In the other study,20 with 81 patients treated with a median stent length of 77mm, death occurred in 2.5%, MI in 11.2% and TVR in a remarkably low 7.5% of patients. These small registries suggest that diffuse stenting may be performed with relatively low TVR and MACE rates.
Smaller vessels may be more subject to diffuse ISR. A recent study evaluating 2.25mm-diameter SES was undertaken in 100 patients and compared with historical controls.21 At six months, the binary restenosis rate was 16.9%, lower than the historical 30.6% for BMS. Moreover, the study found that greater stent length was associated with greater TVR and more diffuse ISR, a finding not seen in the larger SES studies described above. This suggests that smaller vessels may have a different risk profile and presentation for ISR.
There are limited data regarding diabetics with CAD treated with SES. In the meta-analysis of SES,5 there was a trend towards lower survival in patients with diabetes (HR 1.27, 95% CI 0.83–1.95; p=0.26). The role of SES awaits more definitive answers from the National Heart, Lung, and Blood Institute-sponsored studies Bypass Angioplasty Revascularization Investigation in Type 2 Diabetics (BARI 2D) and Comparison of Two Treatments for Multivessel Coronary Artery Disease in Individuals With Diabetes (FREEDOM).
One small, randomised, double-blinded trial with six-month follow-up evaluating SES and BMS in the treatment of SVG disease has been published.22 Only 38 patients were in the SES arm and 37 patients were in the BMS arm. Angiographic, intravascular ultrasound (IVUS) and clinical parameters all favoured SES. Although there was no difference in death or MI, there was a large reduction in TVR: 5.3 versus 27% (relative risk (RR) 0.19, 95% CI 0.05–0.83; p=0.012).
Multiple randomised trials have been published evaluating the role of SES in acute MI. The largest such trial, the TYPHOON study,23 studied 720 patients randomised to either SES or BMS. At one year, there was no significant difference in death or MI and TVR was decreased significantly in the SES arm (5.6 and 13.4%, respectively; p<0.001). Both arms had high rates of one-year ST (3.4 and 3.6%, respectively), a cause for concern that requires further study. Data continue to be limited for other patient subsets, such as patients with chronic total occlusions, low ejection fraction or cardiogenic shock. Future trials will hopefully address these important patient subsets.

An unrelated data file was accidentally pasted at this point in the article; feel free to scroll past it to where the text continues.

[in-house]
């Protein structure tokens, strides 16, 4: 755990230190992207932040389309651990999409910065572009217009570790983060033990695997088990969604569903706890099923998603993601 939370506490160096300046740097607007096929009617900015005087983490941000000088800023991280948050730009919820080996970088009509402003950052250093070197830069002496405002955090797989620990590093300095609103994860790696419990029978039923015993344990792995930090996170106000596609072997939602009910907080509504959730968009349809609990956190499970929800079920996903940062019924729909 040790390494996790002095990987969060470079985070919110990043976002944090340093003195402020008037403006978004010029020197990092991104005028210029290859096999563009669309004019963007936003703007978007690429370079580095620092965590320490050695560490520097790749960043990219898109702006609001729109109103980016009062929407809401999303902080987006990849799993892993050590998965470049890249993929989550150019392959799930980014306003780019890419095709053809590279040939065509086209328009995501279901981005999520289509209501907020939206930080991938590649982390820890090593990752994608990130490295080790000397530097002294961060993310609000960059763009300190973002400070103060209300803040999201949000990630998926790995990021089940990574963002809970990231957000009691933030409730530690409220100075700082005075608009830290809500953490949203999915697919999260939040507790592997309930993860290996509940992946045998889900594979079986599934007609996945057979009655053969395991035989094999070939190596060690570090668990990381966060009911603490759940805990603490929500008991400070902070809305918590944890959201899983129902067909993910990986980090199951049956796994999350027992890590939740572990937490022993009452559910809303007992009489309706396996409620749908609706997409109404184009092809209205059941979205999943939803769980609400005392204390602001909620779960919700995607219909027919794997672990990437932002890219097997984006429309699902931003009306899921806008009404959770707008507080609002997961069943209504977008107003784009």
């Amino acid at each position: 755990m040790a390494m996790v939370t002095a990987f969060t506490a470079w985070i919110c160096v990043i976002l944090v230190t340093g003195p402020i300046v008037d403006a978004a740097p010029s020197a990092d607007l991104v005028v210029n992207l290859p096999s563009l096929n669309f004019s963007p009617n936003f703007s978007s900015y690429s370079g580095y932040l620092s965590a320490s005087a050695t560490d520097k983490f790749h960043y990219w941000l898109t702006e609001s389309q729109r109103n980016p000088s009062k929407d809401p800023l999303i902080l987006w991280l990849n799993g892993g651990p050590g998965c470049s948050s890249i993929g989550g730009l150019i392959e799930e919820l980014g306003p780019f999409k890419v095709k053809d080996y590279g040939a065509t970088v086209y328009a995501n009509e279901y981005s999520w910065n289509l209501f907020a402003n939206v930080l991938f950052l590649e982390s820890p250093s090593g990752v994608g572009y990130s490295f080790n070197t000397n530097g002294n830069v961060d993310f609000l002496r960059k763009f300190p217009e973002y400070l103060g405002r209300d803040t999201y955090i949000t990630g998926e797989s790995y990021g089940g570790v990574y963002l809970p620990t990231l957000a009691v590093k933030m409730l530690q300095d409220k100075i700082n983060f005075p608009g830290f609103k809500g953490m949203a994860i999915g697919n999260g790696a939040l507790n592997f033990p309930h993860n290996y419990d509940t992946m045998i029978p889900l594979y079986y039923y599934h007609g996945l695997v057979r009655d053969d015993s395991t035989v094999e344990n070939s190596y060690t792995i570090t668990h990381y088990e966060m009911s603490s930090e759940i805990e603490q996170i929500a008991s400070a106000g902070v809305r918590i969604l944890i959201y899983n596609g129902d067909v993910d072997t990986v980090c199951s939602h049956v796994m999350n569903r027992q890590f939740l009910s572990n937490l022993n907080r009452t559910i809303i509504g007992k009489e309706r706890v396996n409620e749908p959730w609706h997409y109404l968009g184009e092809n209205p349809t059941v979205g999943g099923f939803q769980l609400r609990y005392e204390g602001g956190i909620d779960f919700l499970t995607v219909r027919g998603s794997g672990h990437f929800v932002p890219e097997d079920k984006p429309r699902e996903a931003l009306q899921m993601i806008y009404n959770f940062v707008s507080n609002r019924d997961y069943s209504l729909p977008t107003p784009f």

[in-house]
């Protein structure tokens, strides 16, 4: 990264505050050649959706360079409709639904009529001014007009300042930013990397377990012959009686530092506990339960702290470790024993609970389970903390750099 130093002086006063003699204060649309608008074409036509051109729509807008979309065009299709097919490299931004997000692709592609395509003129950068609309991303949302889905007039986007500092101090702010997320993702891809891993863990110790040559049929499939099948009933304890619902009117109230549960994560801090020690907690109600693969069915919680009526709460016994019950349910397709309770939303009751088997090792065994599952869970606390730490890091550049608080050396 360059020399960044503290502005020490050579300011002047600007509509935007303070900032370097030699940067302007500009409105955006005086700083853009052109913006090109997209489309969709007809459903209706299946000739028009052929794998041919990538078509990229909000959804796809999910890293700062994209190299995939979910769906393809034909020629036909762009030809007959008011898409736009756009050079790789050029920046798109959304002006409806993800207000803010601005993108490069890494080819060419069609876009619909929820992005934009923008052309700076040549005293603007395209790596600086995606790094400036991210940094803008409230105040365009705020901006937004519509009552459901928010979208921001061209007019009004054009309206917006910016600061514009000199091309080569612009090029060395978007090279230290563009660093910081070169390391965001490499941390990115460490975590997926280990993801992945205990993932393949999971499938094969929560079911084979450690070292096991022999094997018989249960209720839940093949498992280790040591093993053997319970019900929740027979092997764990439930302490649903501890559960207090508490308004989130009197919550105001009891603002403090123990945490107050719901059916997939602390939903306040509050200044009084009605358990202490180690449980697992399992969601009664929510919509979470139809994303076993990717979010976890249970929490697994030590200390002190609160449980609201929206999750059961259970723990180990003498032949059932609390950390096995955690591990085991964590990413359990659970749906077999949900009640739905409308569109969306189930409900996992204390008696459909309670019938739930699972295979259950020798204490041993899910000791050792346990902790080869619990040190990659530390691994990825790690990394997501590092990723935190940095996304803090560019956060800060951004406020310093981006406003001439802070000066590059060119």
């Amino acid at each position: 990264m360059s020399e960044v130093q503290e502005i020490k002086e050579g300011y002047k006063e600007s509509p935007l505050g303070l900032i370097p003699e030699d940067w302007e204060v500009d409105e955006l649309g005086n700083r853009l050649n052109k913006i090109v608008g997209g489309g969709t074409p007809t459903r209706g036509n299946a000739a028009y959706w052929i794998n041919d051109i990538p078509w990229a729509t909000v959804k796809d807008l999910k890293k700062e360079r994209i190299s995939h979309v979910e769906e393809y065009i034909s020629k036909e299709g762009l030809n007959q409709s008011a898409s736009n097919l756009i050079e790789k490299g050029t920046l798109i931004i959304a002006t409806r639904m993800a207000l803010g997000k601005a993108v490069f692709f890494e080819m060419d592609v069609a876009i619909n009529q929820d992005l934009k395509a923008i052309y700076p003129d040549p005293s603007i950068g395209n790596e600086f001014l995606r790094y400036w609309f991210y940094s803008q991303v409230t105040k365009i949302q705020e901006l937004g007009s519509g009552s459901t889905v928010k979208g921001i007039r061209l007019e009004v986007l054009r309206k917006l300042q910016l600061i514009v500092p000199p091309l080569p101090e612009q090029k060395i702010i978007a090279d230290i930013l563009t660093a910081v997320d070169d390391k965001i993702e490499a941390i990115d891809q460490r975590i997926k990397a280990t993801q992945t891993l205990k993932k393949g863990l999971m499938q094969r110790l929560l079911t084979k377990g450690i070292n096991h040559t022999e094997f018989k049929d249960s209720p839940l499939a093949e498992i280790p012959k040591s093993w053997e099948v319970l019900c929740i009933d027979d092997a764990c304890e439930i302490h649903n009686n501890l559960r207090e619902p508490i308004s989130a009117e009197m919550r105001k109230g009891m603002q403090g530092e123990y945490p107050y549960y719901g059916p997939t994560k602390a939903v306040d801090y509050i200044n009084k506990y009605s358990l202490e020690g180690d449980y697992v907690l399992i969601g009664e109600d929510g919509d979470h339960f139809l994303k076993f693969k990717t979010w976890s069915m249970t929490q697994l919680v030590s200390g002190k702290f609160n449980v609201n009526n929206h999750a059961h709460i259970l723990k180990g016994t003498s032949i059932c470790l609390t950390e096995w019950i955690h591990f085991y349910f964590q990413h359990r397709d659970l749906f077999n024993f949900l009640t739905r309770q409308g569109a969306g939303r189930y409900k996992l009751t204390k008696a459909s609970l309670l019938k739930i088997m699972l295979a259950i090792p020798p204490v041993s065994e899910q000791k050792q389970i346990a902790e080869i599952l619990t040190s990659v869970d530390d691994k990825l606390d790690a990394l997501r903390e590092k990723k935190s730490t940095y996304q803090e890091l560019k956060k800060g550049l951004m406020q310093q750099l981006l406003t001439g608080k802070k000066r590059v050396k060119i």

SES have been studied in clinical trials and in observational studies. These studies consistently find a long-term reduction in ISR. There may be a small increase in late ST, which may be mitigated by prolonged dual-antiplatelet therapy; however, these hypotheses both are limited and require significantly greater amounts of trial data. SES have been found to be relatively safe and effective over a wide range of lesion and patient characteristics. Caution must be maintained in patients who may not be able to take prolonged dual-antiplatelet therapy, specifically in patients who may be undergoing new or intermediate-term surgery, and patients who are unwilling or unable to adhere to dual-antiplatelet therapy should have BMS or surgery considered as viable options.